A new way of detecting exomoons circling young giant planets could be possible with the next generation of telescopes
via Find exomoons by watching how they warp their planet’s light

How an expert witness’s say-so can make you a murderer

An expert tells the court that the chances of an event being accidental are 1 in 73 million. Convinced, the jury convicts you. What's gone wrong?
via How an expert witness’s say-so can make you a murderer

‘Stomach tap’ to let obese people empty their gut after eating

A device that allows people who are obese to empty a portion of their stomach contents into the toilet after a meal has been approved for use in the US
via ‘Stomach tap’ to let obese people empty their gut after eating

National parks at 100: Images of changing US landscapes

To mark 100 years of the US National Parks, an exhibition reflects on how photographers have depicted them, from early days to their tourist-laden presentt
via National parks at 100: Images of changing US landscapes

Why we all need to fight the irrational fear of outsiders

Donald Trump and pro-Brexit campaigners are playing on understandable but irrational psychological reactions to change
via Why we all need to fight the irrational fear of outsiders

Budgies use grammar to find meaning in unfamiliar phrases

Humans aren’t the only grammar pedants. When played new songs, budgerigars use the underlying structure to work out what they mean
via Budgies use grammar to find meaning in unfamiliar phrases

Is news of the US’s changing racial mix increasing racism?

In a few decades, most people in the US won't be white. That prediction is increasing tension, but there's more to this than racism, says Jennifer Richeson
via Is news of the US’s changing racial mix increasing racism?

Microbial mass extinctions were kicked off by human evolution

We may have become exposed to mental and physical health problems because our cultural evolution has wiped out legions of microscopic species
via Microbial mass extinctions were kicked off by human evolution

How an unreliable eyewitness can make you a murderer

Close to three-quarters of wrongful convictions have been in part due to faulty human memory – and that's just the start of the trouble
via How an unreliable eyewitness can make you a murderer

Cont-roo-ception: Hormone implants bring kangaroos under control

There are twice as many kangaroos as people in Australia, but a large trial of birth control implants has curbed numbers and reduced the need for culling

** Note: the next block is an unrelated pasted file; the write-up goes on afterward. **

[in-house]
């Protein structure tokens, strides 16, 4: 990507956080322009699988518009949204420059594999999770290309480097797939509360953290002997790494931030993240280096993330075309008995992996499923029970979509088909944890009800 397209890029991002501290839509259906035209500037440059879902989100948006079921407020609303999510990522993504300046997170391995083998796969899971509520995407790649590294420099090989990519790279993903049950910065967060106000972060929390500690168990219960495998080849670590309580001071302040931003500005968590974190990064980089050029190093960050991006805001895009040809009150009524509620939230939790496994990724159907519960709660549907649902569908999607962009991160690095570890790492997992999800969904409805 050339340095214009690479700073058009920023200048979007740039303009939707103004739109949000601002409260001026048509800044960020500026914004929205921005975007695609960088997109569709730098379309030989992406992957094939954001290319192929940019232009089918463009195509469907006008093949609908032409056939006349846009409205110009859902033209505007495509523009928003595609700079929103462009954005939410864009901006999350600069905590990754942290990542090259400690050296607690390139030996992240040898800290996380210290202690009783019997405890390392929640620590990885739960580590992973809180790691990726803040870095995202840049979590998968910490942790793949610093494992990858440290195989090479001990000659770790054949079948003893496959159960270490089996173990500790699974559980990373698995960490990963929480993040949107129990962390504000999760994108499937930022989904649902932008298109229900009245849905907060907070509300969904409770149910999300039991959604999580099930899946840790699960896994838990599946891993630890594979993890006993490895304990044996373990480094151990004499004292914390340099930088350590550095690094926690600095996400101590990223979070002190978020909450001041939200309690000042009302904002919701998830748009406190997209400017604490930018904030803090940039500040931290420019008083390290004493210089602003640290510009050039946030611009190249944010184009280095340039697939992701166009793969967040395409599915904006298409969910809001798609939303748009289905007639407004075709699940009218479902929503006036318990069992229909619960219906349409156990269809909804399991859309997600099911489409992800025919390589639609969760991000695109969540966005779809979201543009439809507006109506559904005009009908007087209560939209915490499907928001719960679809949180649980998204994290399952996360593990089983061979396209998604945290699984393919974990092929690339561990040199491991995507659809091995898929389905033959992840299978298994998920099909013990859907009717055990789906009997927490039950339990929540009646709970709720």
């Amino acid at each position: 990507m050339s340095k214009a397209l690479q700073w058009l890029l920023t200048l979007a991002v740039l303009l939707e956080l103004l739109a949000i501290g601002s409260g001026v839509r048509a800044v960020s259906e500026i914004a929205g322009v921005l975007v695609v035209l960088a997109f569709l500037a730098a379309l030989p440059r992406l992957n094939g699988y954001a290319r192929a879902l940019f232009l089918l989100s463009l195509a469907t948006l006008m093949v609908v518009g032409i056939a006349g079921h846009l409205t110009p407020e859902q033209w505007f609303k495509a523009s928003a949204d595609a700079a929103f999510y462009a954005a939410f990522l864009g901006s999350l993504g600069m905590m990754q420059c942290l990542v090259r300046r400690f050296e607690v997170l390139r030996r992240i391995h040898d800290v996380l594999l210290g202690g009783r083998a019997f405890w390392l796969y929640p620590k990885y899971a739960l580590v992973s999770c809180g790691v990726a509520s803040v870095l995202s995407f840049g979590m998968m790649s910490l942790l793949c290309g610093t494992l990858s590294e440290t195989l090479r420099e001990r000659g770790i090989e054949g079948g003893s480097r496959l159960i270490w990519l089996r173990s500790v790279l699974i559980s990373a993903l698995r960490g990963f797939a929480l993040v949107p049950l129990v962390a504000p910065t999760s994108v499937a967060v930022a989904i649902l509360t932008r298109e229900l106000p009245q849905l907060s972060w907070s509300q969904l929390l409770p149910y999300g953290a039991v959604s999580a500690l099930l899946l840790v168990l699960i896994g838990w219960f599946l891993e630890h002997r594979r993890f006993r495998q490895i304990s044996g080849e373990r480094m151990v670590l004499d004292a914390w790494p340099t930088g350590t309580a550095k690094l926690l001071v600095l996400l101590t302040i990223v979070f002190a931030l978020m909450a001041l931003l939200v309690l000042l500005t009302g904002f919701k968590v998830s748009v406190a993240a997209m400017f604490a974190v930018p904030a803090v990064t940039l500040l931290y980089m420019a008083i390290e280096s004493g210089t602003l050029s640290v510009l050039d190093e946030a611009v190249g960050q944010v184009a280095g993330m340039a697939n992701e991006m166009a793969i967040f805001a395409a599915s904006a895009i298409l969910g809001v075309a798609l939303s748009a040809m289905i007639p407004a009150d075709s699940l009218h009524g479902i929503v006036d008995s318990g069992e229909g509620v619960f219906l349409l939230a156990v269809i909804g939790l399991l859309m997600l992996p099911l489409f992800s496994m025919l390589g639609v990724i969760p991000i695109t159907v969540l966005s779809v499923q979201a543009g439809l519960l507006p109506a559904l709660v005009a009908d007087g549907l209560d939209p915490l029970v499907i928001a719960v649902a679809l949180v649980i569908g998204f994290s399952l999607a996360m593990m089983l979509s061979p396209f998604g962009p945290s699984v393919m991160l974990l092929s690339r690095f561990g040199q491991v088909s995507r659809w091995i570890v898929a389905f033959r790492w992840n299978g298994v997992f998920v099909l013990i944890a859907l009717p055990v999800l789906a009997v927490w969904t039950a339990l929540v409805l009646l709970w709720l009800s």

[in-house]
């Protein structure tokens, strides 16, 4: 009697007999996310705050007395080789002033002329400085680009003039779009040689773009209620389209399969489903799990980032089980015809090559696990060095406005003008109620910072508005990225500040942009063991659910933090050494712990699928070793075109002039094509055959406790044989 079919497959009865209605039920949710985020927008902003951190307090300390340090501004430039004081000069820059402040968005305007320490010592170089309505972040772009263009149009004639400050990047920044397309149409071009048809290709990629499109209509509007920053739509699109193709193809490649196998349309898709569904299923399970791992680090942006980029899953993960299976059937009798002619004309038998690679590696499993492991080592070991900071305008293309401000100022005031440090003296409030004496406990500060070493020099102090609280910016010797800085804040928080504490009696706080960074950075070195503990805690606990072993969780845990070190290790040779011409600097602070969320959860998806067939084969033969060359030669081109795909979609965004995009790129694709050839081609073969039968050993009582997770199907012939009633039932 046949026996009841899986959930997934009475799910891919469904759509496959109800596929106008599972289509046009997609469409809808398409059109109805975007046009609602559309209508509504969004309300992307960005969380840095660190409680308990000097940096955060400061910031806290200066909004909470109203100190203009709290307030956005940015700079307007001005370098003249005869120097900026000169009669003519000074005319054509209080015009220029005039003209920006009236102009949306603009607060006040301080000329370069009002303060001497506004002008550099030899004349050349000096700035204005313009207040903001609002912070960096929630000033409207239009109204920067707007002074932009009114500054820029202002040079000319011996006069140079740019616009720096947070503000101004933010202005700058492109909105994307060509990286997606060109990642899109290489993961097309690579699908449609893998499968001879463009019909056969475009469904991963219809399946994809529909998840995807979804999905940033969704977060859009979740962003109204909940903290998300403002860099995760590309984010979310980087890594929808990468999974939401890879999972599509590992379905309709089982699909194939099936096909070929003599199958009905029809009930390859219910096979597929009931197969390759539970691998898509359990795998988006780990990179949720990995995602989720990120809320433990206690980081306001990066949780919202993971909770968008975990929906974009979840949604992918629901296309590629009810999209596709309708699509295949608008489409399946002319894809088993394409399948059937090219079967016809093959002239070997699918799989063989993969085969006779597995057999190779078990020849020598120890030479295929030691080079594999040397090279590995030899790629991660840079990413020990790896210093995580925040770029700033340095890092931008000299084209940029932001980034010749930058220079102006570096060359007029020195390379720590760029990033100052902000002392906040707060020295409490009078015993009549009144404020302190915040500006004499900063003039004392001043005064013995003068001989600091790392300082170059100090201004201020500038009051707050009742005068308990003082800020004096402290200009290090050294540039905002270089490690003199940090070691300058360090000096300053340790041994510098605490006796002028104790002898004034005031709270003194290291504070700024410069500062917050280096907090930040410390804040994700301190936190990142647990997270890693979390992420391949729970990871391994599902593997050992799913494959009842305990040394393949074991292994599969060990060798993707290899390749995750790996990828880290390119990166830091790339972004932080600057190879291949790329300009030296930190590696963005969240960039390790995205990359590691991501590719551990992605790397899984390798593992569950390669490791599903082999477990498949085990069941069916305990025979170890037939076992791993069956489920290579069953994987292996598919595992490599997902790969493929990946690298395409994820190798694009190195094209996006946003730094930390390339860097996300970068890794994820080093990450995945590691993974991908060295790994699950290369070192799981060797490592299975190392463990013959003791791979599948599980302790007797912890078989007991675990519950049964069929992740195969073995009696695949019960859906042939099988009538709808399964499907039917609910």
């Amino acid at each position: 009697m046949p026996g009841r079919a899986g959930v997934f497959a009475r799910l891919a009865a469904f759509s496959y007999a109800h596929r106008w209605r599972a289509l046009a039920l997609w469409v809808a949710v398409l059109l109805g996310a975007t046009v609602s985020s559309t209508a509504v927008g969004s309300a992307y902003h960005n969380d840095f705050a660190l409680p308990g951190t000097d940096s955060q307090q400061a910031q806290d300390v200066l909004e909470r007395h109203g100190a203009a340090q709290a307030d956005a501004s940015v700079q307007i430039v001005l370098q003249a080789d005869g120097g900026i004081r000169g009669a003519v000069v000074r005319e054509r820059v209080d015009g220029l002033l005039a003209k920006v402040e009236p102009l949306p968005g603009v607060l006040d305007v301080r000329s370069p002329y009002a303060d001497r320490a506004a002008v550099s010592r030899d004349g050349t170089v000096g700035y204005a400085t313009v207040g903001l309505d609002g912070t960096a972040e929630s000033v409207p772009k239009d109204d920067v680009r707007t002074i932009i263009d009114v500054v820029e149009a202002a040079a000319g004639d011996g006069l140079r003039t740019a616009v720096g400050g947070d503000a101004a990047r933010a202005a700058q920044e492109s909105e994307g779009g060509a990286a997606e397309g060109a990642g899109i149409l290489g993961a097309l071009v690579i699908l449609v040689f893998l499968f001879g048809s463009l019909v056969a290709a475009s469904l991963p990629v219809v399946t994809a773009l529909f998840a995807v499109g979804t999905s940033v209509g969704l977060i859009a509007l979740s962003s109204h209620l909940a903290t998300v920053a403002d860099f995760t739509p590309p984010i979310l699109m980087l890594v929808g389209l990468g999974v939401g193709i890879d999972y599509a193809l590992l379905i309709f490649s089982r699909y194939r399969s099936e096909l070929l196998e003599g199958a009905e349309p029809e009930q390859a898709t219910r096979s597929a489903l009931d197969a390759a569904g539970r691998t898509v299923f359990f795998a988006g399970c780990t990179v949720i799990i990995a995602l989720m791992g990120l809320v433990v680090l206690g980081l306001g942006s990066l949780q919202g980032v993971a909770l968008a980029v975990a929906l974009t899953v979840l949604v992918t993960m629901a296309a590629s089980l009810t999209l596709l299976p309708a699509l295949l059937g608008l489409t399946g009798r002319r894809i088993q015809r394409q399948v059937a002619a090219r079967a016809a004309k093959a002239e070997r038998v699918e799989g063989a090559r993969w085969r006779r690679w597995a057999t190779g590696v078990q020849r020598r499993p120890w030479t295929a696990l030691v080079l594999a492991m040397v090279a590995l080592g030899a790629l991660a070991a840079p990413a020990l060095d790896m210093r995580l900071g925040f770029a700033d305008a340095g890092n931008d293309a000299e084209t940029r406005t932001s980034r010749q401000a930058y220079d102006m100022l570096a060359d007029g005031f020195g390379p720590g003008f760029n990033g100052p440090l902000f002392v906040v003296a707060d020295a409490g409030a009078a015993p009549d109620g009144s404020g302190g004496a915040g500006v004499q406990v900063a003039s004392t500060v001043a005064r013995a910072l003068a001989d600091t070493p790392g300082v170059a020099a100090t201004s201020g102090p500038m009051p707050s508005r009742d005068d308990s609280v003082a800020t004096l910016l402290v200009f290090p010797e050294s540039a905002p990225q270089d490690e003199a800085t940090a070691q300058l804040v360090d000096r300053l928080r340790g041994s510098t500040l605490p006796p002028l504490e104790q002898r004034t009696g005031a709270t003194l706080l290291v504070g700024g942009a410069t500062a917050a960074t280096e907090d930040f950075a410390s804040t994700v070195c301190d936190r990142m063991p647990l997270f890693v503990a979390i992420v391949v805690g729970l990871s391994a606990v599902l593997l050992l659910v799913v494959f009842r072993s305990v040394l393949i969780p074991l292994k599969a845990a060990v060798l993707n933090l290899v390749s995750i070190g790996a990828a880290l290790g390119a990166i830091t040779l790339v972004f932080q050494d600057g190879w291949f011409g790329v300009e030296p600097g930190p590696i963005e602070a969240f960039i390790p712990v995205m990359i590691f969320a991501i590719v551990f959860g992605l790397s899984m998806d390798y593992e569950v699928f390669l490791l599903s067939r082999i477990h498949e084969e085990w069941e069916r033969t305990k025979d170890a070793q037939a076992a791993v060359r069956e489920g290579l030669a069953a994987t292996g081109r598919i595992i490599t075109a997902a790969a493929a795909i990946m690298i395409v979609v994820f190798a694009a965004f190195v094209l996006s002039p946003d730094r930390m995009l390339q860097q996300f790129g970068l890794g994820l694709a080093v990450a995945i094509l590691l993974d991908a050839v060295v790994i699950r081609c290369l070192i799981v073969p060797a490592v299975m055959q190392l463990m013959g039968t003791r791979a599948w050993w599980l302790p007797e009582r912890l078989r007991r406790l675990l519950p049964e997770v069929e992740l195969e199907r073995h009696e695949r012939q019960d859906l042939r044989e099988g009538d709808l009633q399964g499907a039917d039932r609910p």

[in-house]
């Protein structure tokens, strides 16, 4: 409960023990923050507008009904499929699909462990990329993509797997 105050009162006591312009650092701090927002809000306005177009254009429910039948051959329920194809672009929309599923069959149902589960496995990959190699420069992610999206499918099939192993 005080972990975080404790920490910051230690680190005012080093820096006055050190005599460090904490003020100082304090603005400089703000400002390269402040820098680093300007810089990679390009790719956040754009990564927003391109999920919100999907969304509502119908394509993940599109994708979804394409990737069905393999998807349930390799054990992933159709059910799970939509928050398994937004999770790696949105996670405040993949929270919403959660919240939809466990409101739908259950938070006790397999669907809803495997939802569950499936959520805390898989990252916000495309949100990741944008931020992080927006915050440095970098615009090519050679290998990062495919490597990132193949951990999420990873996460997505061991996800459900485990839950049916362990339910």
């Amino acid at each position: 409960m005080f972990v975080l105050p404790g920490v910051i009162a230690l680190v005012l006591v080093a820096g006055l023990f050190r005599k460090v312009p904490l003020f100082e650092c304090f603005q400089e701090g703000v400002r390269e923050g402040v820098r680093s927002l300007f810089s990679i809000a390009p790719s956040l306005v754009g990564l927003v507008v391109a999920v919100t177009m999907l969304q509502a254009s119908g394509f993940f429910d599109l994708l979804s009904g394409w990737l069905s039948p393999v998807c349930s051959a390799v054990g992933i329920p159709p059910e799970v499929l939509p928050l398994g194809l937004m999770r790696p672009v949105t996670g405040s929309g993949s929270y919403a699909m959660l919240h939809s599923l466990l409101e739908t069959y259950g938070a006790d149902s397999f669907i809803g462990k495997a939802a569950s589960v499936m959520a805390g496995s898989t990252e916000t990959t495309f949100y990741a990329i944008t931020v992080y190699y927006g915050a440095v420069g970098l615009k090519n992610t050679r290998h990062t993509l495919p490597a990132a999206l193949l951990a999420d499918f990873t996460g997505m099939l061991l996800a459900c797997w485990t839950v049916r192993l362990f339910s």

via Cont-roo-ception: Hormone implants bring kangaroos under control

Want to control your dreams? These tips may boost your chances

Lucid dreamers are able to knowingly shape their dreams, and they share tips for how to do it – sticking to the science will give you the best chance
via Want to control your dreams? These tips may boost your chances

AI just got a big boost in its ability to understand the news

A reading algorithm developed at Stanford just beat Google DeepMind’s accuracy by 10 per cent. Prepare for a world where you can ask AI about any text ever published
via AI just got a big boost in its ability to understand the news

The alien world that’s being vaporised by a death ray

A Mercury-sized exoplanet is being blown apart like a dandelion – and magnetic hotspots on its star could make things worse
via The alien world that’s being vaporised by a death ray

Perfect people: How tomorrow’s children will make babies

When it comes to making babies, is it all over for sex? The rise of fertility technology suggests so, argues The End of Sex and the Future of Human Reproduction
via Perfect people: How tomorrow’s children will make babies

Household chores and the Bradbury blues

Reading Deborah Orr’s piece (At last, the cure for feminism: sex robots, 10 June) transported me back to the 1960s when I was a young woman with three children under five and a giddy dog. I remember washing the kitchen floor for the third time that week with a mad dog licking away my tears as I wept, not for my situation, but because I had read Raymond Bradbury’s I Sing the Body Electric and felt that I, as a woman, could be expected to be a robot performing all duties with no feelings. More than 50 years later, after a reasonably happy and successful life, I am still battling it out with the same man and still ask myself, as I’m sure he does, from time to time, “Should I stay or should I go now, if I stay there will be trouble and if I go there will be double”, or is that “If I go there will be trouble and if I stay there will be double”? Sounds like the EU referendum to me.
Maureen Joy
Sheffield

• Join the debate – email guardian.letters@theguardian.com

Continue reading...
via Household chores and the Bradbury blues

Stolen penises and other exotic psychological tales

From penis thieves to voodoo death, strange mental disorders can tell us a lot about the deeper layers of any culture, finds an unusual new travelogue
via Stolen penises and other exotic psychological tales

Video Friday: Marty the Robot, Dancing With Drones, and Deep Learning for Cars

Your weekly selection of awesome robot videos
via Video Friday: Marty the Robot, Dancing With Drones, and Deep Learning for Cars

Drowned rat first mammal wiped out by human-made climate change

A rare rodent unique to a Great Barrier Reef island hasn’t been seen since 2009, and has probably been driven to extinction by rising sea levels
via Drowned rat first mammal wiped out by human-made climate change

Announcing The NAB Solo Software Release: The Biggest Software Update for Any Drone, Ever